Passing the California Bar Exam with the “Tripod Approach”? (Just Triage These Areas)

Let’s say you’re not consistently scoring well on the essays on the California Bar Exam. You’re getting a 55 on some. You know you can get a 65 or more if you had more time.

Or you just need a little push to get to a 1390 scaled score on the MBE.

There are a couple of approaches focusing on a few key areas (rather than spreading yourself thin) that could bring you over the hump to pass the California Bar Exam…

This is the basis for the Tripod Approach (click to scroll directly there), which is a minimally effective approach to get the largest return for your efforts in preparing for the California Bar Exam.

I asked him to consider these two approaches:

1) Be solid on the MBE subjects

This one is pretty simple. But it’s not always easy.

Some bar takers find the MBE easier than writing essays and PTs. Some find it the opposite.

Not only that, the MBE subjects are the majority of essay topics. 3-4 of the 5 essays on the California Bar Exam will cover MBE subjects.

Some strategies to improve your MBE score:

2) On the written portion, prioritize Professional Responsibility (PR) + performance test (PT)

Professional Responsibility (PR) is a subject that is practically guaranteed to appear as an essay.

(It’s not 100% guaranteed to appear. For instance, it didn’t show up as an essay in 2015 February and 2007 July, although ethics showed up as a theme for the PT-A in both administrations.)

The performance test (PT) is worth 200 out of the 700 raw points for the written portion of the California Bar Exam (or for the entire Attorneys’ Exam). In other words, the PT is worth 2 essays, and you get 1.5x the time allotted. The points are highly concentrated in the PT, and it’s worth 14.3% of your overall score on the California Bar Exam.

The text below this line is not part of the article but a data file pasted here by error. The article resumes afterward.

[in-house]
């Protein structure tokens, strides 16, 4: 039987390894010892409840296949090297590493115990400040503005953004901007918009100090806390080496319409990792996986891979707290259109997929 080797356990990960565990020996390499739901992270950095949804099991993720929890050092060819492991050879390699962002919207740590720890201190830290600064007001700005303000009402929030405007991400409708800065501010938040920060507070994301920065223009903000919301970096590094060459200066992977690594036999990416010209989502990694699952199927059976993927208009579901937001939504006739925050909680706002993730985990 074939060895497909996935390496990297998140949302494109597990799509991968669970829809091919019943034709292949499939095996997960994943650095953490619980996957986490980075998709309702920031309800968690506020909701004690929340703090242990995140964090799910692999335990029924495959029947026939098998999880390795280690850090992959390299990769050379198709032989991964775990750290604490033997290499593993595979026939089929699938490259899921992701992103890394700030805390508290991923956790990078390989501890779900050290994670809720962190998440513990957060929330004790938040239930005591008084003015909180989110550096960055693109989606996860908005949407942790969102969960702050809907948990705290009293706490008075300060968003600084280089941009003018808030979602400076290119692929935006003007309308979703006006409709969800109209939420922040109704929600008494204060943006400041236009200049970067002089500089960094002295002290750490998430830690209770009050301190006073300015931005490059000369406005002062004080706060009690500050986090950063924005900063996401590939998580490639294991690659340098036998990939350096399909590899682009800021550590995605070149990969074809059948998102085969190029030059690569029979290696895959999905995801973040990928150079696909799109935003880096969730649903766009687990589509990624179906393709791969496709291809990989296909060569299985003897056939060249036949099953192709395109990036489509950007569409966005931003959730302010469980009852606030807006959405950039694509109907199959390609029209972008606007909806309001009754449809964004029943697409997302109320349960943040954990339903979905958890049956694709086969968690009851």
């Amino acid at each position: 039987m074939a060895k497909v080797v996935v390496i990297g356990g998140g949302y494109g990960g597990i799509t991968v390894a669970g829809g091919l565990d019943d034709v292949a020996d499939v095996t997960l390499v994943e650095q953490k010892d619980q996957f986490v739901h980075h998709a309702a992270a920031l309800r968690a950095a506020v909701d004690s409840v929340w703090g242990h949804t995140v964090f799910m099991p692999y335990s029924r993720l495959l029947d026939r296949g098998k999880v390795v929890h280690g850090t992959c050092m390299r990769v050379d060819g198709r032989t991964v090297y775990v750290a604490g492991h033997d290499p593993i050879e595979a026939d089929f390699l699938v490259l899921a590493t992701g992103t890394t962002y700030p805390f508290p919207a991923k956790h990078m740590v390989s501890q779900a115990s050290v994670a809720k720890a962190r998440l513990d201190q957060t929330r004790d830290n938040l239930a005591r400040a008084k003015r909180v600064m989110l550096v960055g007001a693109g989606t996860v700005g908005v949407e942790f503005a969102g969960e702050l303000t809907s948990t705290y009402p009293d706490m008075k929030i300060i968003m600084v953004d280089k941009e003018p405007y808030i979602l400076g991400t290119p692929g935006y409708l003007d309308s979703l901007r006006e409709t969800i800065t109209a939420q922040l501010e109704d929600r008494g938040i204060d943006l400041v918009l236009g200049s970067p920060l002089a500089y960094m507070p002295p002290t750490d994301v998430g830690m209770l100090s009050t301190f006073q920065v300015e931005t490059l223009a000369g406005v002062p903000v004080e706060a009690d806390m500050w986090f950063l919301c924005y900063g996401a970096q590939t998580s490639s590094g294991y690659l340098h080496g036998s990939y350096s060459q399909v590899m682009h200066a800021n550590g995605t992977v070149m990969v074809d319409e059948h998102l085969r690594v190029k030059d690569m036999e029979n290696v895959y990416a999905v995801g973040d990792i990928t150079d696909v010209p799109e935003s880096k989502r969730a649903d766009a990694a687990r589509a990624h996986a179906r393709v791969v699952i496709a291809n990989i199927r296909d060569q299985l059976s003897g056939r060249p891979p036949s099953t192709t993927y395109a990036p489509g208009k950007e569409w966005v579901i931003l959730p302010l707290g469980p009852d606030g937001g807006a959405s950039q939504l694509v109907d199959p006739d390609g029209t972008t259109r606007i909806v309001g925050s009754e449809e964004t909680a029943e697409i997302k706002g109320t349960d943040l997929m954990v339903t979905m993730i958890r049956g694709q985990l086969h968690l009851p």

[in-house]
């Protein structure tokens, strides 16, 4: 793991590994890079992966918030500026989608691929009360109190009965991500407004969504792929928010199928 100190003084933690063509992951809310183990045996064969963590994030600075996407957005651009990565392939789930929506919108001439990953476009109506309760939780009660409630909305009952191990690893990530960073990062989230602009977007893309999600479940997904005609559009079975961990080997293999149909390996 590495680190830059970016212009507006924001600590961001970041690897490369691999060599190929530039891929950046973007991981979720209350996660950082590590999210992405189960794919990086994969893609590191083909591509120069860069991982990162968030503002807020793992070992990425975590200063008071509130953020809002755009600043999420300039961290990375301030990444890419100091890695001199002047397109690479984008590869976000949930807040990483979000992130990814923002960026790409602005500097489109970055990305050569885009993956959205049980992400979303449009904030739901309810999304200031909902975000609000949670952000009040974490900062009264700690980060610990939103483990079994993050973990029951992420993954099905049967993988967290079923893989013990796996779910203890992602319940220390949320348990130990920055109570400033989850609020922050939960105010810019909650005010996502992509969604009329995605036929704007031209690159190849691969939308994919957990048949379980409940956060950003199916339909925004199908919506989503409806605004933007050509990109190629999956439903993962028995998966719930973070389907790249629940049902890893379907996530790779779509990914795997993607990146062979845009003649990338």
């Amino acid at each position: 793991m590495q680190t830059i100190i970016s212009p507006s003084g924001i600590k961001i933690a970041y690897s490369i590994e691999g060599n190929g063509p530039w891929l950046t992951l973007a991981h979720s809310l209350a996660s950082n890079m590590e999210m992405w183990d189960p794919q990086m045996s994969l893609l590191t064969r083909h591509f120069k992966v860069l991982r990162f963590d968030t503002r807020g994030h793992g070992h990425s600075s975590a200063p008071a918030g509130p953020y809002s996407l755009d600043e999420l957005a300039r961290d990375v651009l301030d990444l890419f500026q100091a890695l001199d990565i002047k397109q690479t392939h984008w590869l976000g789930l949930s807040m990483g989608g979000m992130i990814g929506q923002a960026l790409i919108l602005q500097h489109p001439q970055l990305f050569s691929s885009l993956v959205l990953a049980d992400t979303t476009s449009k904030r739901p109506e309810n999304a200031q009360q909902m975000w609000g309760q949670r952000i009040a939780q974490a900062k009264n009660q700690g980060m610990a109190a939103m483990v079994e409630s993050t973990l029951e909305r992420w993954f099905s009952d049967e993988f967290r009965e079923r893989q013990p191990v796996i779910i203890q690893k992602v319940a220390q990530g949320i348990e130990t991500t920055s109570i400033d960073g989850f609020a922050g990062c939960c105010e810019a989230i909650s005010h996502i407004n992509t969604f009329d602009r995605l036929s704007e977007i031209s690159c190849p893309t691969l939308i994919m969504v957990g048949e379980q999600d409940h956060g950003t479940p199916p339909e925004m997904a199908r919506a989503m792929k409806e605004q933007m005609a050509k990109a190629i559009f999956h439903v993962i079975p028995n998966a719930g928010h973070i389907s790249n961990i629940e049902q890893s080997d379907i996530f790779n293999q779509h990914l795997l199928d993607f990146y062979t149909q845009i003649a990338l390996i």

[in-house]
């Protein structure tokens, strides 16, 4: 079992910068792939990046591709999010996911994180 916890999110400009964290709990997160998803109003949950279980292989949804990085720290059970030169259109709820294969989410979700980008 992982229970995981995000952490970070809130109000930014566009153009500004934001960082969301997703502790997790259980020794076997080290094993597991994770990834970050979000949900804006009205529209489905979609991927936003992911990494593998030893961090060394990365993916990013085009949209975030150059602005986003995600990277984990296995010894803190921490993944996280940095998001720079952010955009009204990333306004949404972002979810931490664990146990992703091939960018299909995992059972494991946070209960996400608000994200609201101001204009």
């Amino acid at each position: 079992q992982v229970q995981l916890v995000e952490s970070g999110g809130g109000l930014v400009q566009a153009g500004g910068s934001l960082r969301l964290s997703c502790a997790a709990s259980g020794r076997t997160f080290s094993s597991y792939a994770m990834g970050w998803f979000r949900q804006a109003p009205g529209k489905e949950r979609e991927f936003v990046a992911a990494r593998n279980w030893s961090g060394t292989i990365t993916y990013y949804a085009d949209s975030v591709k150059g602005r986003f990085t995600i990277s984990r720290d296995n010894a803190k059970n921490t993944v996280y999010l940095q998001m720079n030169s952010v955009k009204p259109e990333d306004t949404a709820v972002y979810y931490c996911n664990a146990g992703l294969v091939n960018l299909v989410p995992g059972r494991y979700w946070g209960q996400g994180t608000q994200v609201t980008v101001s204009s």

Many bar takers ignore the PT until the last moment (if at all). Or they might rely on their “lawyer-like” writing skills to wing it.

It would behoove you to prioritize these two areas: the PR essay and the PT, since we know they will show up on the California bar.

Let’s say we aim for a respectable score of 65-70 on PR and PT. You can then make do with 55-60s on the rest of the essays—assuming you do well enough on the MBE to get a scaled score of at least 1390 (roughly 125 questions correct).

It doesn’t take a great answer to get a 55! Knock the PR and PT out of the park, and you give yourself leeway on the other essays and the MBE side.

For the nerds (which you are, don’t deny it), open the below spoiler to see how I derived the above assertion:

Click to expand
  • An overall scaled score of 1440 is needed to pass the California Bar Exam (UPDATE: Now it’s 1390, which makes things more lax)
  • A scaled written score of 1440 puts you on track to pass (assuming you get a 1440 on the MBE as well); this can be more or less depending on how you fare on the MBE
  • An average raw written score of 62.5 equates ROUGHLY and GENERALLY to a 1440 scaled (hence the ~a passing score on an essay is 65~ *vomits*)
  • A minimum raw score of 437.5 is then needed (62.5 x 7)
  • If you score 70 on both PR and PT, you only need 227.5 raw points to be on track to pass (437.5 – 70 – 70 – 70 = 227.5); this is an average of about 57 points for the remaining essays (227.5/4 = 56.875), or two 55s and two 60s
  • If you score 65 on both PR and PT, you need 242.5 raw points to be on track to pass (437.5 – 65 – 65 – 65 = 242.5); this is an average of about 61 points for the remaining essays (242.5/4 = 60.625), or three 60s and one 65
  • Any combination of 65 and 70 on PR and PT puts you between the range enclosed by the above two